All these are matters in respect of which, I think, there has been inadequate acknowledgment of the quality and the magnitude of the Sri Lankan achievement. It was not just a question of achieving a military victory against a very dangerous insurgent group, difficult as it was, and contrary to the expectations of almost the whole world, but winning the peace, as Gen Raghavan pointed out, is just as daunting as the challenge of winning a war and the post conflict phase has to be handled with finesse and sensitivity in order to prevent the exacerbation of the problems I have briefly outlined to you.
However, in the overall setting of consequences emanating from a conflict of this nature, we need to be perennially conscious of potential danger. Let us not forget that, although the military action is over and there is no likelihood whatsoever of the LTTE having the strength to re-arm and re-group and preparing for hostilities of an armed nature, nevertheless an insurgent group like that, even after the active conflict has come to an end, continues to have certain assets.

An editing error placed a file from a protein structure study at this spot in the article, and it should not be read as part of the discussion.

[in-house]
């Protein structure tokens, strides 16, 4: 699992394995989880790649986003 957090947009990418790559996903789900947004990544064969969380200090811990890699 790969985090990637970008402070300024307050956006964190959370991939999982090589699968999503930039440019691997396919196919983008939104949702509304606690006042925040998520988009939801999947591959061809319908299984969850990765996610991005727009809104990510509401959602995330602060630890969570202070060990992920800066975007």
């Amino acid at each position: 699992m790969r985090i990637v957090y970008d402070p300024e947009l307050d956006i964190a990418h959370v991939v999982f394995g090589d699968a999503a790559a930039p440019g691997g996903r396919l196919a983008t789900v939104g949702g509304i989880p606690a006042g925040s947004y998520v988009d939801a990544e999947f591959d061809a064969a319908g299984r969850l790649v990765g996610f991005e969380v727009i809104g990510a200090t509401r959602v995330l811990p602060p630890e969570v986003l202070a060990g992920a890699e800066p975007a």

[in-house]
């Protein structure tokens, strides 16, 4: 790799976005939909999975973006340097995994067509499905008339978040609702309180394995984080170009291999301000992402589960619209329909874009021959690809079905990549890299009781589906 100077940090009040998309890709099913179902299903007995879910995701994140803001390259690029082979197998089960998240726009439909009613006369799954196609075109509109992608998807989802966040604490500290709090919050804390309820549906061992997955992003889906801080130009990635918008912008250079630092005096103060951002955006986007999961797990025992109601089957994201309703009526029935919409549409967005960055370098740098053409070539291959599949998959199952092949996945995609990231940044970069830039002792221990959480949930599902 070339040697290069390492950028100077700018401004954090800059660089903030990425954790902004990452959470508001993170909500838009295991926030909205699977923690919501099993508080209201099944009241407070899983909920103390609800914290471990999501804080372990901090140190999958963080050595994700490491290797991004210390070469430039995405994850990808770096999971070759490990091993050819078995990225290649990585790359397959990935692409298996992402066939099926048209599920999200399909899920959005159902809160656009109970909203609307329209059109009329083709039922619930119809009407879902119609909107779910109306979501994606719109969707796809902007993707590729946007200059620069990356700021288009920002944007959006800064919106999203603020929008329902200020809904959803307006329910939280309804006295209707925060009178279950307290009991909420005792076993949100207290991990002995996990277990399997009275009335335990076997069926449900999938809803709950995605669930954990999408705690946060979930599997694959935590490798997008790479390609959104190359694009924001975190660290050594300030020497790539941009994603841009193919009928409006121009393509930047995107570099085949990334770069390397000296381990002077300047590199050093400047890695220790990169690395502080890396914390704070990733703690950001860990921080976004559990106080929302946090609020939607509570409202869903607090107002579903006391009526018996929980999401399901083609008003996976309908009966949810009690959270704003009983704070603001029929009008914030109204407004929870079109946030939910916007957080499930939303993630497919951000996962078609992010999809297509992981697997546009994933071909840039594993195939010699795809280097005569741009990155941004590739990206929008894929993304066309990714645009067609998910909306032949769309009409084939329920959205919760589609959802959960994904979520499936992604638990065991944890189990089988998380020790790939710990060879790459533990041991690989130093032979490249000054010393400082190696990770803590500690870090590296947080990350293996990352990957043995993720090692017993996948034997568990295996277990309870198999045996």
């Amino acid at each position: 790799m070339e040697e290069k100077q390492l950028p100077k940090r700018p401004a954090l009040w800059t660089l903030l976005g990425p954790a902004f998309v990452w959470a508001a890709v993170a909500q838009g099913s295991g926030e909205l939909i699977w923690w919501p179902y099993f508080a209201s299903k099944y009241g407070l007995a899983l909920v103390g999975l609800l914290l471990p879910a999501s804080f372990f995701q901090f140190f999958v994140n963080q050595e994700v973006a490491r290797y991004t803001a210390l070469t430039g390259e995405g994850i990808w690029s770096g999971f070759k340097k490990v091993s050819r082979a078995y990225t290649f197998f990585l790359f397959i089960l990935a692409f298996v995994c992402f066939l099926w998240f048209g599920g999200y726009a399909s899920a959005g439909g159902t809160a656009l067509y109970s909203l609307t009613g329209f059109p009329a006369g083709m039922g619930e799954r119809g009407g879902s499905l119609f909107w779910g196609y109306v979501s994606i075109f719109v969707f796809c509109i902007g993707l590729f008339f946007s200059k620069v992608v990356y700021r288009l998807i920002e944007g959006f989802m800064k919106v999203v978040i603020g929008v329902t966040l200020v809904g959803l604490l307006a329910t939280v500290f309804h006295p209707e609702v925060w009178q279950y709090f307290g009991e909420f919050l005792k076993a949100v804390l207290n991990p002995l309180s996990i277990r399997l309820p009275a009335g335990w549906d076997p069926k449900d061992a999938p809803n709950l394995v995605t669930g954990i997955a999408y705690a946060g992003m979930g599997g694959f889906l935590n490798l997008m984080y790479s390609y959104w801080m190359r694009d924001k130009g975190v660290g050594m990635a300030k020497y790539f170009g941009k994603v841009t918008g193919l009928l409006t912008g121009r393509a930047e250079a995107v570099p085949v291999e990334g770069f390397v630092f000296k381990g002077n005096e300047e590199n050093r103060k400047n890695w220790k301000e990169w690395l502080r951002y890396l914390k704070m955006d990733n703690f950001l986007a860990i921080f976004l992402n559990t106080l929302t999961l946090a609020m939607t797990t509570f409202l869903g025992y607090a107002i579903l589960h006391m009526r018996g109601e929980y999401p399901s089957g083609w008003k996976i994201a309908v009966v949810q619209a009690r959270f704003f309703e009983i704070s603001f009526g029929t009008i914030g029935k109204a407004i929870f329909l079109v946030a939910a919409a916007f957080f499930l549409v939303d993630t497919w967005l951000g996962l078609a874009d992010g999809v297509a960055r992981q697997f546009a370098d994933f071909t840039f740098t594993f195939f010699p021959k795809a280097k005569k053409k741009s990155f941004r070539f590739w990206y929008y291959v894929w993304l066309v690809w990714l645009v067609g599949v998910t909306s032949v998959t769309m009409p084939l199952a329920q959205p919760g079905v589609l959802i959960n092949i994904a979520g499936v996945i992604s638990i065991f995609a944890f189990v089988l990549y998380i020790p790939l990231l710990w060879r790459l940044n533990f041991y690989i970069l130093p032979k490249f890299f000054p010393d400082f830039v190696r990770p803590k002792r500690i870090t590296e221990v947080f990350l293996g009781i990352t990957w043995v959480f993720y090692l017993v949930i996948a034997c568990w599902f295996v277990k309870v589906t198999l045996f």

In this case, there are two major assets. One is very large financial resources which they have accumulated over almost a quarter of a century.
The other is the highly sophisticated communications network which they have built up and consolidated.
If you survey some of the developments now taking place in North America and Western Europe, you will see that it would be very unreal to regard all issues connected with this conflict as completely at an end. Certainly, the military action is over. It is not going to raise its ugly head again. But there are other ramifications that call for active attention and appropriate action.
Take, for example, the matters connected with the so-called Transnational Government of Tamil Eelam (TGTE). In that connection purported elections were held in different parts of the world. The Canadian constituency, as it was called, for example, was supposed to have elected 25 persons. There is a person actively associated with the LTTE who claims to have been elected to the position of Prime Minister in the Transnational Government of Tamil Eelam.